Home demolition victims denied ARVs

Garikai Chaunza, CNS Correspondent, Zimbabwe 
(First published in New Zimbabwe)
Victims of Epworth housing demolitions are being denied HIV/AIDS treatment by local health authorities because they do not have medical records which they claim were destroyed during the forced evictions. Some victims, who are still residing at their dilapidated houses following a High Court injunction banning their eviction, said they have gone for almost a month without accessing anti-retroviral drugs.

People living with HIV are mandated to take medication once every day and skipping treatment puts them in danger of losing their lives. A 37 year Diana Muchabaiwa (not real name) who has been living with HIV for the past seven years said she has gone for three weeks without medication.

“My tablets and my hospital cards were destroyed by the municipal police when they were evicting us in September. They did not give us the chance to take out our belongings,” said Muchabaiwa.

She added: “I have been going to Epworth Polyclinic trying to explain to them my situation but they said I should bring an affidavit explaining my position. I went to the police and explained my situation and they said they were not going to help because I was an illegal settler.” Takavarasha Mudhombiro said he, together with wife who is also HIV positive, had met with the similar fate.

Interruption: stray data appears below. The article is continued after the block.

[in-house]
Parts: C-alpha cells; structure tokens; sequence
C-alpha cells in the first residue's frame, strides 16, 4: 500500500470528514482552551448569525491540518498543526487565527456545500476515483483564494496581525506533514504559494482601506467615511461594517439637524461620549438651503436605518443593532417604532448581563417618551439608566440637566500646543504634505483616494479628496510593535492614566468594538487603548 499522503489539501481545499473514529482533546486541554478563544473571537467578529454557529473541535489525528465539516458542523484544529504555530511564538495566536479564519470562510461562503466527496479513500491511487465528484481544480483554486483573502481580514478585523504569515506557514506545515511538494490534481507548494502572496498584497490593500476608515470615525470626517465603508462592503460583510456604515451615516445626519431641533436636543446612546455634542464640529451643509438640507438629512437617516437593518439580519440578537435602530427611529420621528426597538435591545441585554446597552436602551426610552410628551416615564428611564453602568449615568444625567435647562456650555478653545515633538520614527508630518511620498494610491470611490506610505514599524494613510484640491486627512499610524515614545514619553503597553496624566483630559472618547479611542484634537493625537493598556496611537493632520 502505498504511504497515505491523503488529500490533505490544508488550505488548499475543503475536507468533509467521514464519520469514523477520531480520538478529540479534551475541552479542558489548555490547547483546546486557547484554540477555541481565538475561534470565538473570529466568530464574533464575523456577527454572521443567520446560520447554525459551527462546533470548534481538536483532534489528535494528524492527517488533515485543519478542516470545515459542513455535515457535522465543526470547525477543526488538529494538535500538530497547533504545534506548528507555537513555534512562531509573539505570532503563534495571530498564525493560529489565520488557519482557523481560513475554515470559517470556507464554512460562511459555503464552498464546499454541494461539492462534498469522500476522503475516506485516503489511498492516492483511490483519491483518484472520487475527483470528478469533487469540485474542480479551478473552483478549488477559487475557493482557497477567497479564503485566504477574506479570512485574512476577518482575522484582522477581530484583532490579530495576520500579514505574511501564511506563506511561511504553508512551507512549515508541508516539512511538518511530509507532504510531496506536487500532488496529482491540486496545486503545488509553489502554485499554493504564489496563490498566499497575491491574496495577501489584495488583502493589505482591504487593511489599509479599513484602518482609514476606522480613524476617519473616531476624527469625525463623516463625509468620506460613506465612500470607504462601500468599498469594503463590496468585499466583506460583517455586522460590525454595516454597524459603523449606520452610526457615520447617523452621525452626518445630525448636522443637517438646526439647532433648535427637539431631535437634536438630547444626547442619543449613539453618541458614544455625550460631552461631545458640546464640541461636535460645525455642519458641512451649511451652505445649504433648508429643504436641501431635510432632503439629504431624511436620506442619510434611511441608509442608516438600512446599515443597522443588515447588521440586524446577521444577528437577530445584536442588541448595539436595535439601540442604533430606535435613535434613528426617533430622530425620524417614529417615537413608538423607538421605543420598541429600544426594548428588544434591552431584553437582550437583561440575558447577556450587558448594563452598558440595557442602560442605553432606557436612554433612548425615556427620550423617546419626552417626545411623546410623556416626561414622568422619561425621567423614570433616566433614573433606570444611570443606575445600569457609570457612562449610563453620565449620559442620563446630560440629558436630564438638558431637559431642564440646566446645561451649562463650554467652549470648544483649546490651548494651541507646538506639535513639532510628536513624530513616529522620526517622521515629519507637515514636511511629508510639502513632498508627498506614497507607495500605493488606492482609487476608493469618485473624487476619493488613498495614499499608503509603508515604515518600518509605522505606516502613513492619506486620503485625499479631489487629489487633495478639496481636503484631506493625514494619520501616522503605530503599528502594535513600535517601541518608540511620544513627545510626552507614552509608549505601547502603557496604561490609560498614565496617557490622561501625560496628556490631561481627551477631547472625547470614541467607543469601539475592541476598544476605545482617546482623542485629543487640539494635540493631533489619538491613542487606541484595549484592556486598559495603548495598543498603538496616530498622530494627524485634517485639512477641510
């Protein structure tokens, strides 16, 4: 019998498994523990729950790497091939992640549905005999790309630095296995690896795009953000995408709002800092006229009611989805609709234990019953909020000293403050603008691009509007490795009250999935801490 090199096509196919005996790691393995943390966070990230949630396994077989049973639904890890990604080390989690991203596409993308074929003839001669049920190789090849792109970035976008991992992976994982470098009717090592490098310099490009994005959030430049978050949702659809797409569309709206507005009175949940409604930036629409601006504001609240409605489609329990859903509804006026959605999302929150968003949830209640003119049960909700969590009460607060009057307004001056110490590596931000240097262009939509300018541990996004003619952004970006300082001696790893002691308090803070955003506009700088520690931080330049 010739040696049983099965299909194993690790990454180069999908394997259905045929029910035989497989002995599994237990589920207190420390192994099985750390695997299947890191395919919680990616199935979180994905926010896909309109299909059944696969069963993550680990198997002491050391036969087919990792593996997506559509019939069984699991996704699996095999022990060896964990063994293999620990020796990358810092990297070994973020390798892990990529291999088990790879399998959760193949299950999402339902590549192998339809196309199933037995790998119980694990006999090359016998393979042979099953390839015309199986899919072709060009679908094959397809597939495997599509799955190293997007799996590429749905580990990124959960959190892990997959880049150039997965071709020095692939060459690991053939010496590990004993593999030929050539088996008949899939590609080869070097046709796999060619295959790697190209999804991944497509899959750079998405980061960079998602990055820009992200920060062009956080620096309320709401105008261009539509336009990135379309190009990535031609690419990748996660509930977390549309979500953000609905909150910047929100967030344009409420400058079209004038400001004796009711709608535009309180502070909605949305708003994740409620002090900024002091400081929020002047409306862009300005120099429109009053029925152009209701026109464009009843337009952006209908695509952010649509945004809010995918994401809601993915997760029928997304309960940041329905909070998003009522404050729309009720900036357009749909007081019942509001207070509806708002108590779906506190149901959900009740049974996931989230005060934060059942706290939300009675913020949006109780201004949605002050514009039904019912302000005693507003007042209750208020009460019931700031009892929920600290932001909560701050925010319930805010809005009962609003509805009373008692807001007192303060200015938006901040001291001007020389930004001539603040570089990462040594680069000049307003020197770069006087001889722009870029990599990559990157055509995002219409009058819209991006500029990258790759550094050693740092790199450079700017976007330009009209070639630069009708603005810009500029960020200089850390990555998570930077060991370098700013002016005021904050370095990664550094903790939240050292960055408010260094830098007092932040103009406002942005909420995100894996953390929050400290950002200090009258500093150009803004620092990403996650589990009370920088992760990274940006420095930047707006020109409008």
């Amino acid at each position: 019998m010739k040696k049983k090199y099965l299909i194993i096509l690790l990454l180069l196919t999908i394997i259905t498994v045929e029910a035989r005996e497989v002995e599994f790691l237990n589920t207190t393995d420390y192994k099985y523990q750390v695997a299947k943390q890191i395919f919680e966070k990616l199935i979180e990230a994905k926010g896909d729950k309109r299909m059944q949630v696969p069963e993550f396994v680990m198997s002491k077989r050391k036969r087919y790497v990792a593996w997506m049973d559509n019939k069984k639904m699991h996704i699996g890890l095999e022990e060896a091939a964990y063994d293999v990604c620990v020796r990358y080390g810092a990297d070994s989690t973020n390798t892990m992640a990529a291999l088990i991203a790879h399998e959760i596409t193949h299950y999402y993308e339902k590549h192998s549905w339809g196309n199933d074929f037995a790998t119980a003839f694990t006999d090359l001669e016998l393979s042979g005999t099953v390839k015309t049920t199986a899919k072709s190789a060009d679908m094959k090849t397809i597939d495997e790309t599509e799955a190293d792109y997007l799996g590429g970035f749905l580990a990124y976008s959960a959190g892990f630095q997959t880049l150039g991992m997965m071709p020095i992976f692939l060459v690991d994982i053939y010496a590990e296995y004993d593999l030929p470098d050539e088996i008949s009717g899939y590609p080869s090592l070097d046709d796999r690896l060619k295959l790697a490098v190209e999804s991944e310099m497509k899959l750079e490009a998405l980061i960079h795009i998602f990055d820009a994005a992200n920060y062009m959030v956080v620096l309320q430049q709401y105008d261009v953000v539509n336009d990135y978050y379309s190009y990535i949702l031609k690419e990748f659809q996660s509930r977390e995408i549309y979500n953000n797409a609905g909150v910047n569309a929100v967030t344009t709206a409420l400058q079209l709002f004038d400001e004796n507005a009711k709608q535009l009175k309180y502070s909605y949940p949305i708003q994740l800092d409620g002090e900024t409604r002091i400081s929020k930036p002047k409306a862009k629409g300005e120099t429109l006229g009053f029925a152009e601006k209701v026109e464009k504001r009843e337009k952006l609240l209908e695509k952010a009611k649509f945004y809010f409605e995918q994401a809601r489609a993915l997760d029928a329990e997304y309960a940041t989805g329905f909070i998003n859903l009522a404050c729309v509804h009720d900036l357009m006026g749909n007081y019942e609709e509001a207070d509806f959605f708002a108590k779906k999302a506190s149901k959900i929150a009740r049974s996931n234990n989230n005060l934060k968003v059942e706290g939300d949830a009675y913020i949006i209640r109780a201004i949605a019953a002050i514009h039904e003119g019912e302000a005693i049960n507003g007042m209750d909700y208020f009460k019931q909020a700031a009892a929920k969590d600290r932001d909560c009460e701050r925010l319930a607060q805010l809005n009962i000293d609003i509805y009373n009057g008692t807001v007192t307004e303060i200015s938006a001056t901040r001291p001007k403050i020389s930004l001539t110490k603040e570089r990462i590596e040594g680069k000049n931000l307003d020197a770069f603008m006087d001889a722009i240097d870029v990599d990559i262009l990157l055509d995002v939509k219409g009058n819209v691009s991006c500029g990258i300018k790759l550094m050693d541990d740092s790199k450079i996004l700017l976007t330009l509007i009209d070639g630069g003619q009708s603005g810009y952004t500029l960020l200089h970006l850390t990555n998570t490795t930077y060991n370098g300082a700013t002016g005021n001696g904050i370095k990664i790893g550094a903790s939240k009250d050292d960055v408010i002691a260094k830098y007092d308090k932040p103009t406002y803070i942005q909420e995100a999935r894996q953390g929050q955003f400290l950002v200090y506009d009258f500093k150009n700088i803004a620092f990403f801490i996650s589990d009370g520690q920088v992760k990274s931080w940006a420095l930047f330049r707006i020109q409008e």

Another woman, Emilia Nyamutumbuka, said: “I have been relying on ARVs which I was given by my brother who lives in Budiriro after I had told him that I was being denied access to them here because I lost my clinical records to the demolitions. Now he is saying that his supply is running out and I do not know what to do.” Health officials demand clinical records from AIDS patients for them to ascertain what type of treatment to administer. The records help to monitor and assess the stage of illness the patient is at so that they administer the correct and accurate medication.

Head of AIDS and TB unit in the Ministry of Health and Child Care Dr Owen Mugurungi said: “We have always said these actions (demolitions) have an impact on human life.” He added: “I am not sure how far we have harmonised the laws and how far the new constitution is being implemented but we know we have a new constitution which provides for the right to health, and based on that those people should access treatment and we do not condone if it’s our health officials or whoever; they should not ever deny someone treatment.”

The AIDS patients said health officials and the police were conniving to deny them access to ARVs saying they were “illegal settlers.” But Dr Mugurungi insisted that people should be given access to treatment without discrimination. He appealed to health officials and organisations of people living with HIV/AIDS to assist in the matter and ensure people get treatment. Human rights activist Edmore Matonhodze urged the government to take action to avert a disaster saying denying people access to treatment was “gross” violation of human rights abuse.

(First published in News Zimbabwe)

Garikai Chaunza, Citizen News Service - CNS
23 December 2014

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